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In shift from tradition, Pride events to be held in Artscape location

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For years, Baltimore Pride tradition has held that the Saturday parade turns into a rowdy block party in the heart of Mount Vernon, while the Sunday festival in Druid Hill Park attracts families and kids.

This year will be different, with the lines between the two events blurring.

The parade and block party on Saturday, June 14 and the festival on Sunday, June 15 will both be centered this year around the intersection of West Mount Royal Avenue and Cathedral Street, near Pearlstone Park in the Mid-Town Belvedere neighborhood and a location many visitors may associate with the city's Artscape festival.

"Instead of it being party-centric on one day and a family-centric and relaxed hang out on Sunday, we want to make it all-in-one on both days," said Kelly Neel, executive director of the Gay, Lesbian, Bisexual and Transgender Community Center of Baltimore, or GLCCB, which organizes the events.

The route of the Pride parade, Maryland's largest, will also shift north, in part to avoid its passing the Washington Monument, which is under construction, Neel said. This year's parade will begin north of the monument at the intersection of East Eager and North Charles Street, which has traditionally been at the end of the parade route and the center of the block party. It will then travel up Charles Street to Mount Royal Avenue, in the shadow of the Maryland Institute College of Art, the University of Baltimore and The Lyric.

Baltimore's gay nightlife scene centers around the East Eager and North Charles intersection, where popular bars Grand Central and The Hippo are both located. The block party has been located in that location for at least a decade, and Neel said she believes the festival has been held in Druid Hill Park for at least five years.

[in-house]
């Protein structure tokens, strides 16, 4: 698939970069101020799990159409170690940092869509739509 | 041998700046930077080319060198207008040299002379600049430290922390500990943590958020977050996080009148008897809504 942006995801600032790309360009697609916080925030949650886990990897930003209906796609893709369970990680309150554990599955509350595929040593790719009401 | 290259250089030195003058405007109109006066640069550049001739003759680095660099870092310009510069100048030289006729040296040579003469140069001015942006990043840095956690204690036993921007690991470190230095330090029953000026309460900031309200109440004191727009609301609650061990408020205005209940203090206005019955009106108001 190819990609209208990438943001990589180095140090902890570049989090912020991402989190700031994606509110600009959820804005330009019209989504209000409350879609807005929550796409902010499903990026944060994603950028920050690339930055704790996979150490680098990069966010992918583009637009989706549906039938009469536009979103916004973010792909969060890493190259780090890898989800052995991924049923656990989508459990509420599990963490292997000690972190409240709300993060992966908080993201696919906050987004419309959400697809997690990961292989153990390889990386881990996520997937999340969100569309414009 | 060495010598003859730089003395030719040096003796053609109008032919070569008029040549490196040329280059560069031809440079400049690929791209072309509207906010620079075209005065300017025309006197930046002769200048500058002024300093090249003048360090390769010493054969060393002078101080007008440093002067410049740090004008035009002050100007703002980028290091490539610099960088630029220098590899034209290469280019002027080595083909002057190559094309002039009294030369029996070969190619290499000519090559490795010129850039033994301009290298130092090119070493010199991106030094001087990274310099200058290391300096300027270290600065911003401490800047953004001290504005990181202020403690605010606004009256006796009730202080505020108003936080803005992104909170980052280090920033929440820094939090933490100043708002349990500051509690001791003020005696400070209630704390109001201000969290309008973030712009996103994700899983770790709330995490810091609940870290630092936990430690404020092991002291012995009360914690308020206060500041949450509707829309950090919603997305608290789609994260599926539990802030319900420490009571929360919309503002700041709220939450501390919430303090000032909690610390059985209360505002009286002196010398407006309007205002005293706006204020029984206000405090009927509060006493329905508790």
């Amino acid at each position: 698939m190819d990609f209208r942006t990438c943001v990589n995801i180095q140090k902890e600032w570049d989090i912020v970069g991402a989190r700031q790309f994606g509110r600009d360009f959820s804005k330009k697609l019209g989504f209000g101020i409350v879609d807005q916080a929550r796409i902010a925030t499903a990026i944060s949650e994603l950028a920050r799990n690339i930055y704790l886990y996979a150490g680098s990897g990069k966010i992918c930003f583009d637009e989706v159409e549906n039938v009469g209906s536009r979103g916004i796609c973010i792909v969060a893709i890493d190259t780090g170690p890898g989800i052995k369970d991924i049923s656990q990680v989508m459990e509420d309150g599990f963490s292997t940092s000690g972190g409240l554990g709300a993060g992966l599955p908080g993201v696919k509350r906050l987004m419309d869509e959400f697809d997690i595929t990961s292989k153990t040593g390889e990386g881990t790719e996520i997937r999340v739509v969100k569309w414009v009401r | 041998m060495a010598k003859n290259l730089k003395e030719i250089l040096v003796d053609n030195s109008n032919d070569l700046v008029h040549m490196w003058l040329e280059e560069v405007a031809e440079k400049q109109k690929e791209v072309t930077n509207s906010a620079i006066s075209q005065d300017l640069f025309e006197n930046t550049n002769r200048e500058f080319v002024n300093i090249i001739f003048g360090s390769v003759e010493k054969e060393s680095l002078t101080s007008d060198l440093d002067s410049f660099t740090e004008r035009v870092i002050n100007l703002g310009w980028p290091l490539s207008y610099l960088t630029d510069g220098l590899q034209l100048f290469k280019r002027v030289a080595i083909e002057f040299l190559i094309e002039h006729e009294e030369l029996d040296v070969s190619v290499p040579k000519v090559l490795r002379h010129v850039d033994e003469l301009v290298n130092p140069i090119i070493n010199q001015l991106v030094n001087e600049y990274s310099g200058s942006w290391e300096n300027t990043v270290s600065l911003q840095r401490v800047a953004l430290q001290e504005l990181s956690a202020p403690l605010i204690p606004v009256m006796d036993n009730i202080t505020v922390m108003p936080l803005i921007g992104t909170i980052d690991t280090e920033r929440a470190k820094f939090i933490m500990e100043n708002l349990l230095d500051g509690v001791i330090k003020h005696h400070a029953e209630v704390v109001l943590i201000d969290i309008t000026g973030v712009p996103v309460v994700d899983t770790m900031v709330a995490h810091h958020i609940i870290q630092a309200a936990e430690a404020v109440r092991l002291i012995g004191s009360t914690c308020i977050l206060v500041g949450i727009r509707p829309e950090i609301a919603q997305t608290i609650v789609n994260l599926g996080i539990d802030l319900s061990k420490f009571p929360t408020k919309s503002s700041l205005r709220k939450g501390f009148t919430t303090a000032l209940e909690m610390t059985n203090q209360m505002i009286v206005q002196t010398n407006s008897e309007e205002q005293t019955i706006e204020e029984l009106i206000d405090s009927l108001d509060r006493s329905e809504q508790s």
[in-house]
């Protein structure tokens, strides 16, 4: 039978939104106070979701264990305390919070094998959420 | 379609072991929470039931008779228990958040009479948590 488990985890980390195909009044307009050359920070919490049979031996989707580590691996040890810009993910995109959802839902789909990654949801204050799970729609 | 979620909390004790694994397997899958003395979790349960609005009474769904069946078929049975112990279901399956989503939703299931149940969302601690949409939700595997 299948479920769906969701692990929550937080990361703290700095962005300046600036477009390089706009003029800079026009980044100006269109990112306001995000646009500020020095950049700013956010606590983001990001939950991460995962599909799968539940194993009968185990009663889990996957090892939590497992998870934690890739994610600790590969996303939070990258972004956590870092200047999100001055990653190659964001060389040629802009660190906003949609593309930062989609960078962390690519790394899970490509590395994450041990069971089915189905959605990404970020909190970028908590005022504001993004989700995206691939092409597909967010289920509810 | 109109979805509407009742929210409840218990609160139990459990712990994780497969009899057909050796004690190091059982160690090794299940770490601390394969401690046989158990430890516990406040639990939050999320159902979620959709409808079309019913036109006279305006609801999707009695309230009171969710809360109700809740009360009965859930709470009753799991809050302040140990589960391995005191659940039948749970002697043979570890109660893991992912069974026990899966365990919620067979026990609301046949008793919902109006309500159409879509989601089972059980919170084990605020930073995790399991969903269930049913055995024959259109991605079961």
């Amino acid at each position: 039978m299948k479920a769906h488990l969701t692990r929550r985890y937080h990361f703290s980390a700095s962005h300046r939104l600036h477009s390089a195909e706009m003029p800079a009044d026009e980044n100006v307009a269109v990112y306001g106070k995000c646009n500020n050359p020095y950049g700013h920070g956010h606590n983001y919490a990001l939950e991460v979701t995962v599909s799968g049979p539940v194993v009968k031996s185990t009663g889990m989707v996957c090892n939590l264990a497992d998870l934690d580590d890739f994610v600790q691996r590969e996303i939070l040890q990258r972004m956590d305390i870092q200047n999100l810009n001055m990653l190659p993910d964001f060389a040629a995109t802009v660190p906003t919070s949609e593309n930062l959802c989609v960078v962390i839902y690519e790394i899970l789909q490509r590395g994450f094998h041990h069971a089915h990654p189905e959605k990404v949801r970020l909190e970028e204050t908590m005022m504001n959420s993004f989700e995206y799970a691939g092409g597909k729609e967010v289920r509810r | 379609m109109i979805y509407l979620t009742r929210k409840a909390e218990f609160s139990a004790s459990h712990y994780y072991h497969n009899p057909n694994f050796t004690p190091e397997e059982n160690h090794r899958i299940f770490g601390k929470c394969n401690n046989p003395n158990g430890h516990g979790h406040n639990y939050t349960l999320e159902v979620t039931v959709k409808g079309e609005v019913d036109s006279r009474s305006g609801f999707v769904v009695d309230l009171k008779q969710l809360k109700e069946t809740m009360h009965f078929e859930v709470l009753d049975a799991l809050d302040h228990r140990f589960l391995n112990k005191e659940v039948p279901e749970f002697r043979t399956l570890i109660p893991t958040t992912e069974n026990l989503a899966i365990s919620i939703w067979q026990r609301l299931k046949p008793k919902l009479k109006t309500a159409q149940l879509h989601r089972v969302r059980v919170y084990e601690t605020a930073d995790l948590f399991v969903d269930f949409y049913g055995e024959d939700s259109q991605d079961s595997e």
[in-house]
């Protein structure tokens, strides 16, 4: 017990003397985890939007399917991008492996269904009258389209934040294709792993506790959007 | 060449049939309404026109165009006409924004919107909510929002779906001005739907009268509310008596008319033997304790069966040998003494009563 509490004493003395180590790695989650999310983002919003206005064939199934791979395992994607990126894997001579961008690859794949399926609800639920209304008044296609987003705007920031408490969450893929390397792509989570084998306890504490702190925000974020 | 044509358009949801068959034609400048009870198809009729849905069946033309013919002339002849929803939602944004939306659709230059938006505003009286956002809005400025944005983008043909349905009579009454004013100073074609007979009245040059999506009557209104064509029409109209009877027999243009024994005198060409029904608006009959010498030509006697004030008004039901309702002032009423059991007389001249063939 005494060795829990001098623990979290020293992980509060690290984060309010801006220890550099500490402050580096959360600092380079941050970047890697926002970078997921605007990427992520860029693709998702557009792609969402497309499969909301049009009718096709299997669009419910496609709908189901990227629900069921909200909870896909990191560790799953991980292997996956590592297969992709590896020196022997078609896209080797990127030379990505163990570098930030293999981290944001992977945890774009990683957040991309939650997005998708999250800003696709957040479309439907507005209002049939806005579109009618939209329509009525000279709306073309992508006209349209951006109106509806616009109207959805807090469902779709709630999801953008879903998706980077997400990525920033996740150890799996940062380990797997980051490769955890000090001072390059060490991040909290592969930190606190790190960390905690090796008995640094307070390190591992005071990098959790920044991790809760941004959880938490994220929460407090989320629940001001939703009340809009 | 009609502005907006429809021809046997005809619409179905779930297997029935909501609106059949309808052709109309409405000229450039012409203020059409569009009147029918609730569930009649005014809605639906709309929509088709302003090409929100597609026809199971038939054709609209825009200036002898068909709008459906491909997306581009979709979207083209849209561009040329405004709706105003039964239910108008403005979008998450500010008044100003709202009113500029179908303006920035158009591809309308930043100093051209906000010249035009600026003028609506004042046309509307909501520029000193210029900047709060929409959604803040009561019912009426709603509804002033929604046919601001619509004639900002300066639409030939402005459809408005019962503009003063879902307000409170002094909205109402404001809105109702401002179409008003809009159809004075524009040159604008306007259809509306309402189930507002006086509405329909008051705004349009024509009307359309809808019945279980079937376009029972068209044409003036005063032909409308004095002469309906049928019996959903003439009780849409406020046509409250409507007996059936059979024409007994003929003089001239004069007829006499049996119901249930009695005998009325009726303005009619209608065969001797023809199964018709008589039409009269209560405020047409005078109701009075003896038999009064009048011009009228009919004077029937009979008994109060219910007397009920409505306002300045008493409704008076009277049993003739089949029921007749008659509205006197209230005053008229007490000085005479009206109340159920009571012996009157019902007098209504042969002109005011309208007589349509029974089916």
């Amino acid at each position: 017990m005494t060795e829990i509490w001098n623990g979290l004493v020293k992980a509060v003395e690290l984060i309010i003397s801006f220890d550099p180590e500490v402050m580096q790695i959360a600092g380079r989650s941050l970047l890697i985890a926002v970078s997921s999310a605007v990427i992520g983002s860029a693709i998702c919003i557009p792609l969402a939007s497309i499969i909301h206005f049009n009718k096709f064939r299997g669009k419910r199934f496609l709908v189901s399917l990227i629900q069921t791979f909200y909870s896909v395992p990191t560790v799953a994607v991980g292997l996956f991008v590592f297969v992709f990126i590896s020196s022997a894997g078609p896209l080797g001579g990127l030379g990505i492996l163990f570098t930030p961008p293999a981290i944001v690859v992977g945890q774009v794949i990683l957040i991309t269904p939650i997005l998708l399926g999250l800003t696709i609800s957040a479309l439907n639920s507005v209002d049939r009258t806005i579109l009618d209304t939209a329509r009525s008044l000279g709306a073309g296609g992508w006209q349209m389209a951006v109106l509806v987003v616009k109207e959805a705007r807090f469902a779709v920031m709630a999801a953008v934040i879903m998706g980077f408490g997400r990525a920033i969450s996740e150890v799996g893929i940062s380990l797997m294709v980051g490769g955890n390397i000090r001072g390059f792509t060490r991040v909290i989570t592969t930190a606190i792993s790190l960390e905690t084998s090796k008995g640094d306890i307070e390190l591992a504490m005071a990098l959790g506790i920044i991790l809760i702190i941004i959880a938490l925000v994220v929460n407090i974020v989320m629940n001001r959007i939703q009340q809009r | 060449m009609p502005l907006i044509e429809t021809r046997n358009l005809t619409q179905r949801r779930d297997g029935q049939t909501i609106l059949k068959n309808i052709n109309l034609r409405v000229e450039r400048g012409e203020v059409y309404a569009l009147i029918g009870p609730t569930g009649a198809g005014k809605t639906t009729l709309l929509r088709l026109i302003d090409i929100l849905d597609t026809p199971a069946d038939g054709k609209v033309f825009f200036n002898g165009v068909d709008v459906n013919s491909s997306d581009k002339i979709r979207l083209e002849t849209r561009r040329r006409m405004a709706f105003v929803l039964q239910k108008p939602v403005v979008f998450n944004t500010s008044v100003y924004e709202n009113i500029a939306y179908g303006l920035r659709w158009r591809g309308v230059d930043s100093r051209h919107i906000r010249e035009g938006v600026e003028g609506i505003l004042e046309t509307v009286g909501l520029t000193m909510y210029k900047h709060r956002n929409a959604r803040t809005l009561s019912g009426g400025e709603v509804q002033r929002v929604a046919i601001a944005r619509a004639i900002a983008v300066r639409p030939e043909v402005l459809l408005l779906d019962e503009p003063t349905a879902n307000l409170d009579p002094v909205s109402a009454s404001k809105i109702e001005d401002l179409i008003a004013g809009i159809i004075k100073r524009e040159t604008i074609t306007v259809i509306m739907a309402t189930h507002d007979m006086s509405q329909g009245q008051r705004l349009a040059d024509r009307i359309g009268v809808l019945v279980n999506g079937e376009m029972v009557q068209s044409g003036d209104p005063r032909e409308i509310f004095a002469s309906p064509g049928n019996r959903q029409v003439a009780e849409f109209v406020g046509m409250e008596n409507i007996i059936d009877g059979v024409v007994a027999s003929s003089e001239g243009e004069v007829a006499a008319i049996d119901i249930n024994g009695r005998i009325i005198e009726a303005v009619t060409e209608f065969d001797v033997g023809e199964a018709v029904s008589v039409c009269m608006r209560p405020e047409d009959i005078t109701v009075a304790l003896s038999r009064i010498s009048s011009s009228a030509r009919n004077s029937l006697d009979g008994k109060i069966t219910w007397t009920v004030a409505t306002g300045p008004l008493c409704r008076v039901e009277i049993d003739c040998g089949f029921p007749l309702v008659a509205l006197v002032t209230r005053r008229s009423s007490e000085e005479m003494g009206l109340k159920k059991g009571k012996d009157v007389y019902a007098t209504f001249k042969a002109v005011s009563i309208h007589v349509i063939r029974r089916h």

The city's Pride events, founded in 1977, draw thousands of people to Baltimore each year.

Neel said the location changes make sense as the event grows, but they also come one year after Baltimore Pride events caused tensions between business owners, residents and organizers. Some said the block party had outgrown Mount Vernon, and had devolved into a drunken, uncontrolled mess. Others said the event belonged in the gay-friendly neighborhood, and that critics pushing a move were ignoring more practical and less dramatic solutions to trash and public intoxication.

Don Davis, owner of Grand Central, argued last year for the party to remain in the heart of Mount Vernon, while Gino Cardinale, owner of City Cafe on Cathedral Street, complained that organizers had lost control of the event.

Partly in response to concerns, organizers agreed last year to reduce the physical boundaries of the event, but partygoers went ahead and drank in nearby parking lots throughout the central neighborhood anyway.

Reached Wednesday about this year's changes, Davis declined to comment. Cardinale could not be reached.

Jason Curtis, president of the Mount Vernon-Belvedere Association, which represents the area where the block party has traditionally been held and the location it will be held this year, said he thinks the move will be positive.

"I think Pearlstone Park is a great space, a great venue for this kind of event," he said.

He also said it will be "great" to see all of the weekend's events, including the Sunday festival, in the extended Mount Vernon-Belvedere neighborhood. "We are the 'gayborhood,' so to speak," he said.

By having the Sunday festival just north of the city's densest pocket of gay establishments, Curtis said, "You're truly supporting the gay community, the gay businesses in Mount Vernon, without taking it all the way up to Druid Hill."

The move also raises some issues, including ensuring that University of Baltimore students will be able to get to weekend classes amid the events and that festival-goers and other pedestrians are kept safe, possibly by getting permission to close the exit from the Jones Falls Expressway onto Maryland Avenue, Curtis said.

His association is meeting with GLCCB officials soon to discuss those issues, he said.

Neel said she hopes everyone will be able to have a good time at Baltimore Pride this year.

"Our theme is, 'We are family,' and it kind of makes it more of a family event when there is more space, something for everyone," she said.

In past years, "there was definitely more drinking and partying going on Saturday, as opposed to Sunday," Neel said, "and now we just want to make it a little bit more fun for everyone -- families and youth involved in the parade -- and I think the new layout will cater to that."

Copyright © 2014, The Baltimore Sun
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